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HAYDOCK CATHOLIC BIBLE COMMENTARY ON THE NEW TESTAMENT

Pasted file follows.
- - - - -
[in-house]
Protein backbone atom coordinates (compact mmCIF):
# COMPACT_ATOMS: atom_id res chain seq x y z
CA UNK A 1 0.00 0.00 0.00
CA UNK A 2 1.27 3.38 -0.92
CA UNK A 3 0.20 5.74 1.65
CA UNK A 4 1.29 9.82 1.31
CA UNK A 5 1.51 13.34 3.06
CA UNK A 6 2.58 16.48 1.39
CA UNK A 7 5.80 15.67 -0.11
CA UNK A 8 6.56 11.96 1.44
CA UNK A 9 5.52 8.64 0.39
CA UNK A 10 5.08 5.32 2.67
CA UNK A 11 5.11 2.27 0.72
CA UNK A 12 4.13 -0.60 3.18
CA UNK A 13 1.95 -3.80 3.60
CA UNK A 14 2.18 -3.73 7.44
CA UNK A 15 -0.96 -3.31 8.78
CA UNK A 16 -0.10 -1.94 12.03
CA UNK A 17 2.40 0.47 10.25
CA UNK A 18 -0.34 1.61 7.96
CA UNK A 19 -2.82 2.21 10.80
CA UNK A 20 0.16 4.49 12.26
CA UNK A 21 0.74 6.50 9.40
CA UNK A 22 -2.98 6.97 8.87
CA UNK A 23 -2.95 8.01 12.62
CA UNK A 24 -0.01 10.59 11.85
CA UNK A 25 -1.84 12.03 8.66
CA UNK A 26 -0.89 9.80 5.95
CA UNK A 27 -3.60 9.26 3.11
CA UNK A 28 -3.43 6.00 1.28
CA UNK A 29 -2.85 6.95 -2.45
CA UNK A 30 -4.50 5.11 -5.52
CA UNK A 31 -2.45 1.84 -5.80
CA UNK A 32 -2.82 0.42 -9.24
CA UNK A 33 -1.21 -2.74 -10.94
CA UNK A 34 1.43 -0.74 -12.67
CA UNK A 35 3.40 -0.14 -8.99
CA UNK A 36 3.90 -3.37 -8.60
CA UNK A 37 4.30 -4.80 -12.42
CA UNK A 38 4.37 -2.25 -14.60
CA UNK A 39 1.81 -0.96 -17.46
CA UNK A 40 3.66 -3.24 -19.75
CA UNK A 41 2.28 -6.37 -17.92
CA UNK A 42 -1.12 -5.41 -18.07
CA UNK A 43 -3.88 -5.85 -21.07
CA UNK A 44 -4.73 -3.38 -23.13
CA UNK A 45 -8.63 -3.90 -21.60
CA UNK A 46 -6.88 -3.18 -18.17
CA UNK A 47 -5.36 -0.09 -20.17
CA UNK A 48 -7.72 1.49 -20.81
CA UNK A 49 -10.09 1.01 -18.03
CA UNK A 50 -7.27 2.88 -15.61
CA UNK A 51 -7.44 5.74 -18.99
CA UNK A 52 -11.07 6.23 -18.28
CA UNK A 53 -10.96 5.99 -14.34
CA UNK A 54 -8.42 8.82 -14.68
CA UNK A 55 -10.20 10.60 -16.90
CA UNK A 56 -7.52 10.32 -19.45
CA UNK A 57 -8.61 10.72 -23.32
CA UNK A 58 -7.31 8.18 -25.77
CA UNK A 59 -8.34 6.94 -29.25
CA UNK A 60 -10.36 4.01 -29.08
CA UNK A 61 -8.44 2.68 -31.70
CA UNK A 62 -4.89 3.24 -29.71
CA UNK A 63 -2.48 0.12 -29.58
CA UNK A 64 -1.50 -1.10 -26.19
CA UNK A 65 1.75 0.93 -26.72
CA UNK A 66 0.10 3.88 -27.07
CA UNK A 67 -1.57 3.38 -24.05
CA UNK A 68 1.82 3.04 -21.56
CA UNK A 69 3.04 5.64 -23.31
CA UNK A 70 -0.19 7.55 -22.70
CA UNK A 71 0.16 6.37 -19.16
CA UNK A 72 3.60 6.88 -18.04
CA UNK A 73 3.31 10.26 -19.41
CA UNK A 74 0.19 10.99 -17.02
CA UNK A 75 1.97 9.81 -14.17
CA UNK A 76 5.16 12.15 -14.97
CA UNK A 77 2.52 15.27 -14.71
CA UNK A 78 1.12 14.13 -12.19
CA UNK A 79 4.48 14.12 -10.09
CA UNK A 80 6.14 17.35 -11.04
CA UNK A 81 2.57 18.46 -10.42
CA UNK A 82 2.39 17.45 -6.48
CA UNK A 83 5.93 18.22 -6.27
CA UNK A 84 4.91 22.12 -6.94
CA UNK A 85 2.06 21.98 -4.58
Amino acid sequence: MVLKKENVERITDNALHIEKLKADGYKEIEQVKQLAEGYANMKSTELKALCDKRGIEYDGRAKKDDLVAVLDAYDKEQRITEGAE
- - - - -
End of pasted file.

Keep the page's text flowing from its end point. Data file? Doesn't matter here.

S. John, the evangelist, a native of Bathsaida, in Galilee, was the son of Zebedee and Salome. He was by profession a fisherman. Our Lord gave to John, and to James, his brother, the surname of Boanerges, or, sons of thunder; most probably for their great zeal, and for their soliciting permission to call fire from heaven to destroy the city of the Samaritans, who refused to receive their Master. S. John is supposed to have been called to the apostleship younger than any of the other apostles, not being more than twenty-five or twenty-six years old. The Fathers teach that he never married. Our Lord had for him a particular regard, of which he gave the most marked proofs at the moment of his expiring on the cross, by intrusting to his care his virgin Mother. He is the only one of the apostles that did not leave his divine Master in his passion and death. In the reign of Domitian, he was conveyed to Rome, and thrown into a caldron of boiling oil, from which he came out unhurt. He was afterwards banished to the island of Patmos, where he wrote his book of Revelations; and, according to some, his Gospel. Tota antiquitas in eo abundè consentit, quod Domitianus exilii Joannis auctor fuerit. Lampe. Proleg. l. i. cap. 4. — In his gospel, S. John omits very many leading facts and circumstances mentioned by the other three evangelists, supposing his readers sufficiently instructed in points which his silence approved. It is universally agreed, that S. John had seen and approved of the other three gospels. S. Hier. de vir. illust. Euseb. l. iii, c. 24. — S. Luke, says a learned author, seems to have had more learning than any other of the evangelists, and his language is more varied, copious, and pure. This superiority in style may perhaps be owing to his longer residence in Greece, and greater acquaintance with Gentiles of good education. — S. Denis, of Alexandria, found in the gospel of S. John, elegance and precision of language, not only in the choice and arrangement of expressions, but also in his mode of reasoning and construction. We find here, says this saint, nothing barbarous and improper, nothing even low and vulgar; insomuch, that God not only seems to have given him light and knowledge, but also the means of well clothing his conceptions. Dion. Alex. apud Euseb. l. vii, c. 25. — Our critics do not join with S. Denis. They generally conceive S. John, with respect to language, as the least correct of the writers of the New Testament. His style argues a great want of those advantages which result from a learned education: but this defect is amply compensated by the unexampled simplicity with which he expresses the sublimest truths, by the supernatural lights, by the depth of the mysteries, by the superexcellency of the matter, by the solidity of his thoughts, and importance of his instructions. The Holy Ghost, who made choice of him, and filled him with infused wisdom, is much above human philosophy and the art of rhetoric. He possesses, in a most sovereign degree, the talent of carrying light and conviction to the mind, and warmth to the heart. He instructs, convinces, and persuades, without the aid of art or eloquence. — S. John is properly compared to the eagle, because in his first flight he ascends above all sublunary objects, and does not stop till he meets the throne of the Almighty. He is so sententious, says S. Ambrose, that he gives us as many mysteries as words. De Sacram. l. iii, c. 2. — From Patmos our saint returned to Ephesus, where he died. Euseb. l. iii. hist. eccles. — It is said that the original gospel was preserved in the church of Ephesus till the seventh age, at least till the fourth; for S. Peter, of Alexandria, cites it. See Chron. Alex. and MS. fragment. de paschate apud Petav. et Usher. — Besides the gospel, we have of S. John three epistles and the Book of Revelations; and though other productions have been palmed on the world under the name of our evangelist, the Catholic Church only approves of those above specified. Ancient Fathers have given him the name of the Theologian: a title his gospel, and particularly the first chapter, deserves. Polycratus, bishop of Ephesus, tells us that S. John carried on his forehead a plate of gold, as priest of Jesus Christ, to honour the priesthood of the new law, in imitation of the high priests of the Jews. Polycr. apud Euseb. l. v, c. 24. — This gospel was written in Greek, about the end of the first hundred years from Christ's nativity, at the request of the bishops of the Lesser Asia, against the Cerinthians and the Ebionites, and those heretics, or Antichrists, as S. John calls them, (1 Ep. iv. 3.) who pretended that Jesus was a mere man, who had no being or existence before he was born of Joseph and Mary. The blasphemies of these heretics had divers abettors in the first three ages, as Carpocrates, Artemon, the two Theodotus, Paul of Samosata, Sabellius, and some others; on whom, see S. Irenæus, S. Epiphanius, S. Augustine, &c. To these succeeded, in the beginning of the fourth century, Arius, of Alexandria, and the different branches of the blasphemous Arian sect. They allowed that Jesus Christ had a being before he was born of Mary; that he was made and created before all other creatures, and was more perfect than any of them; but still that he was no more than a creature: that he had a beginning, and that there was a time when he was not: that he was not properly God, or the God, not the same God, nor had the same substance and nature, with the eternal Father and Creator of all things. This heresy was condemned by the Church in the first General Council, at Nice, ann. 325. — After the Arians rose up the Macedonians, who denied the divinity of the Holy Ghost; and afterwards the Nestorians, Eutychians, &c. In every age pride and ignorance have produced some heresies; for, as the Apostle says, (1 Cor. xi. 19.) there must be heresies. Towards the beginning of the sixteenth age Luther, Zuinglius, Calvin, &c. set themselves up for reformers, even of that general and Catholic faith which they found every where taught, and believed in all Christian Churches. Luther owns that he was then alone, the only one of his communion, (if so it may be called); yet none of these called in question the mysteries of the Trinity, or of the Incarnation. — But not many years after, came the blasphemous sect of the Socinians, so called from Lælius and Faustus Socini. These, and their followers, renewed the condemned errors of the Arians. We scarce find any thing new in the systems of these men, who would pass for somebody, like Theodas, Acts v. 36.; or who, like Simon, the magician, and first heretic, would be looked upon as great men, and great wits, by daring to be free-thinkers, and thereby bold blasphemers. — To do justice to Calvin, he did not think these Socinians fit to live in any Christian society: and therefore he got Michael Servetus burnt alive at Geneva, ann. 1553; and Valentinus Gentilis, one of the same sect, was beheaded at Berne, ann. 1565. I must needs say, it seems an easier matter to excuse the warm sharp zeal of Calvin, and his Swiss brethren, in persecuting to death these Socinians with sword and faggot, than to shew with what justice and equity these men could be put to death, who followed the very same principle, and the only rule of faith; i.e. Scriptures expounded by every man's private reason, or private spirit; which the pretended Reformers, all of them, maintain with as much warmth as ever, to this very day. — Heretics in all ages have wrested the sense of the Scriptures, to make them seem to favour their errors: and by what we see so frequently happen, it is no hard matter for men who have but a moderate share of wit and sophistry, by their licentious fancies and arbitrary expositions, to turn, change, and pervert Scripture texts, and to transform almost any thing into any thing, says Dr. Hammond, on the second chapter of S. John's Revelation. But I need not fear to say, this never appeared so visibly as in these last two hundred years; the truth of which no one can doubt, who reads the History of the Variations, written by the learned bishop of Meaux. — These late Reformers seem to make a great part of their religion consist in reading, or having at least the Bible in their mother-tongue. The number of translations into vulgar languages, with many considerable differences, is strangely multiplied. Every one rashly claims a right to expound them according to his private judgment, or his private spirit. And what is the consequence of this; but that as men's judgments and their private interpretations are different, so in a great measure are the articles of their creed and belief? — The Scriptures, in which are contained the revealed mysteries of divine faith, are, without all doubt, the most excellent of all writings: these divers volumes, written by men inspired from God, contained not the words of men, but the word of God, which can save our souls: (1 Thess. ii. 13. and James i. 21.) but then they ought to be read, even by the learned, with the spirit of humility; with a fear of mistaking the true sense, as so many have done; with a due submission to the Catholic Church, which Christ himself commanded us to hear and obey. This we might learn from the Scripture itself. The apostle told the Corinthians, that even in those days there were many who corrupted and adulterated the word of God. 2 Cor. ii. 17. S. Peter gives us this admonition: that in the Epistles of S. Paul, are some things hard to be understood, which the unlearned and the unstable wrest, as they do also the other Scriptures, to their own destruction. — It was merely to prevent and remedy this abuse of the best of books, that it was judged necessary to forbid the ignorant to read the Scriptures in vulgar languages, without the advice and permission of their pastors and spiritual guides, whom Christ appointed to govern his Church. Acts xx. 28. The learned University of Paris, 1525, at that time, and in those circumstances, judged the said prohibition necessary: and whosoever hath had any discourses with persons of different religions and persuasions in our kingdom, especially with Anabaptists, Quakers, and such as pretend to expound the Scriptures, either by their private reason or by the private spirit, will, I am confident, be fully convinced that the just motives of the said prohibition subsist to this very day. Ignorant men and women turn Scripture texts to the errors of their private sects, and wrest them to their own perdition; as the very best of remedies prove pernicious and fatal to those who know not their virtues, nor how to use them, and apply them. — They might learn from the Acts of the Apostles, (C. xv.) that as soon as a doubt and dispute was raised, whether the Gentiles converted by the apostles, were obliged to observe any of the ceremonies of the law of Moses, this first controversy about religion was not decided by the private judgment, or private spirit, even of those apostolical preachers, but by an assembly or council of the apostles and bishops, held at Jerusalem; as appears by the letter of the council sent to the Christians at Antioch. It hath seemed good to the Holy Ghost, and to us, &c. to us, whom Christ promised to direct by the Spirit of truth; with whom, he assured us, he would remain to the end of the world. — The very same method, as it is evident by the annals of Church history, hath been practised to the very time, and will be to the end of the world. It is the rule grounded on the command and promises of Christ, when he founded and established the Christian Church. All disputes about the sense of the Scriptures, and about points of the Christian belief, have been always decided by the successors of S. Peter, and the other apostles; even by general councils, when judged necessary: and they who, like Arius, obstinately refused to submit their private judgment to that of the Catholic Church, were always condemned, excommunicated, and cut off from the communion of the Church of Christ. — Nor is this rule and this submission to be understood of the ignorant and unlearned only, but also of men accomplished in all kind of learning. The ignorant fall into errors for want of knowledge, and the learned are many times blinded by their pride and self-conceit. The sublime and profound mysteries, such as the Trinity, the Incarnation of the eternal Son of God, the manner of Christ's presence in the holy sacrament, are certainly above the reach of man's weak reason and capacity; much less are they the object of our senses, which are so often deceived. Let every reader of the sacred volumes, who pretends to be a competent judge of the sense, and of the truths revealed in them, reflect on the words which he finds in Isaias: (C. lv. 8, 9) For my thoughts are not your thoughts; nor your ways my ways, saith the Lord. For as the heavens are exalted above the earth, so are my ways exalted above your ways, and my thoughts above your thoughts. How then shall any one, by his private reason, pretend to judge, to know, to demonstrate, what is possible or impossible to the incomprehensible power of God? — A self-conceited Socinian, big with the opinion he has of his own wit and knowledge, will boldly tell us, that to say or believe that three distinct persons are one and the same God, is a manifest contradiction. Must we believe him? Or can he himself reasonably trust his own natural reason in such a mystery, against the clear testimonies of the Scripture, and the received belief of the Christian Catholic Church, in all ages? That is, against the greatest authority upon earth: whether we consider the Church as the most illustrious society and body of men; or whether we consider the same Church as under the protection of Christ and his divine promises, to teach them all truth to the end of the world. Besides this, experience itself should make the said Socinian distrust his own judgment as to such a pretended contradiction, when he finds that the brightest wits, and most subtle philosophers, after all their study and search of natural causes and effects, for so many hundred years, by the light of their reason could never yet account for the most common and obvious things in nature, such as are the parts of matter, and extension, local motion, and the production of numberless vegetables and animals, which we see happen, but know not how. See the author of a short answer to the late Dr. Clark and Mr. Whiston, concerning the divinity of the Son of God, and of the Holy Ghost. An. 1729. — The latest writers among the pretended Reformers hesitate not to tell us, that what the Church and its councils have declared, as to Christ's real presence in the holy sacrament, is contradicted by all our senses; as if our senses, which are so often mistaken, were the supreme and only judges of such hidden mysteries. Another tells us, that for Christ to be truly and really present in many places, in ten thousand places at once, is a thing impossible in nature and reason; and his demonstrative proof is, that he knows it to be impossible. With this vain presumption, he runs on to this length of extravagant rashness, and boldly pronounces, that should he find such a proposition in the Bible, nay, though with his eyes he should see a man raise the dead, and declare that proposition true, he could not believe it: and merely because he knows it impossible: which is no more than to say, that it does not seem possible to his weak reason. I do not find that he offers to bring any other proof, but that it is contrary to his senses, and that God cannot assert a contradiction. And why must we take it for a contradiction, only because he tells us, he knows it to be so? It was certainly the safest way for him, to bring no reasons to shew it impossible to the infinite and incomprehensible power of the Almighty: this vain attempt would only have given new occasions to his learned antagonist, the author of the Single Combat, to expose his weakness even more than he has done. — May not every Unitarian, every Arian, every Socinian, every Latitudinarian, every Free-thinker, tell us the same? And if this be a sufficient plea, none of them can be condemned of heresy or error. Calvin could never silence Servetus, (unless it were by lighting faggots round him) if he did but say, I know that three distinct persons cannot be one and the same God. It is a contradiction, and God cannot assert a contradiction. I know that the Son cannot be the same God with the Father. It is a contradiction, and therefore impossible. So that though I find clear texts in the Scriptures, that three give testimony in heaven, the Father, the Word, and the Holy Ghost: and these three are one: though Christ, the Son of God, tells us, that he and the Father are one, or one thing; nay, though I should with my own eyes, see men raise the dead to confirm these mysteries, (as many are recorded to have done) and declare them to be revealed divine truths, I cannot believe them, because I know them to be false, to be nonsense, to be contradictions in reason and nature. The like the Free-thinker may tell us, with the Pelagians, as to the existence of original sin, that all men should become liable to eternal death for Adam's sinning; with the Manicheans, that men cannot have free will to do, or abstain from, sinful actions, and yet God know infallibly from eternity what they will do; with the Origenists, that God, who is infinite goodness itself, will not punish sinners eternally, for yielding to what the inclinations of their corrupt nature prompt them. They have the same right to tell all Christendom, that they know these pretended revealed mysteries to be nonsense, impossibilities, and contradictions. And every man's private judgment, when, with an air of confidence, he says, I know it, must pass for infallible; though he will not hear of the Catholic Church being infallible, under the promises of our Saviour, Christ. — But to conclude this preface, already much longer than I designed, reason itself, as well as the experience we have of our own weak understanding, from the little we know even of natural things, might preserve every sober thinking man from such extravagant presumption, pride and self-conceited rashness, as to pretend to measure God's almighty and incomprehensible power by the narrow and shallow capacity of human understanding, or to know what is possible or impossible to Him that made all things out of nothing. In fine, let not human understanding exalt itself against the knowledge of God, but bring into a rational captivity and submission every thought to the obedience of Christ. Let every one humbly acknowledge with the great S. Augustine, whose learning and capacity, modestly speaking, were not inferior to those of any of those bold and rash pretenders to knowledge, that God can certainly do more than we can understand. Let us reflect with S. Greg. Nazian. (Orat. xxxvii. p. 597. C.) that if we know not the things under our feet, we must not pretend to fathom the profound mysteries of God. — And, in the mean time, let us pray for those who are thus tossed to and fro with every wind and blast of different doctrines, (Ephes. iv. 14.) that God, of his infinite mercy, would enlighten their weak and blinded understanding with the light of the one true faith, and bring them to the one fold of his Catholic Church. Witham.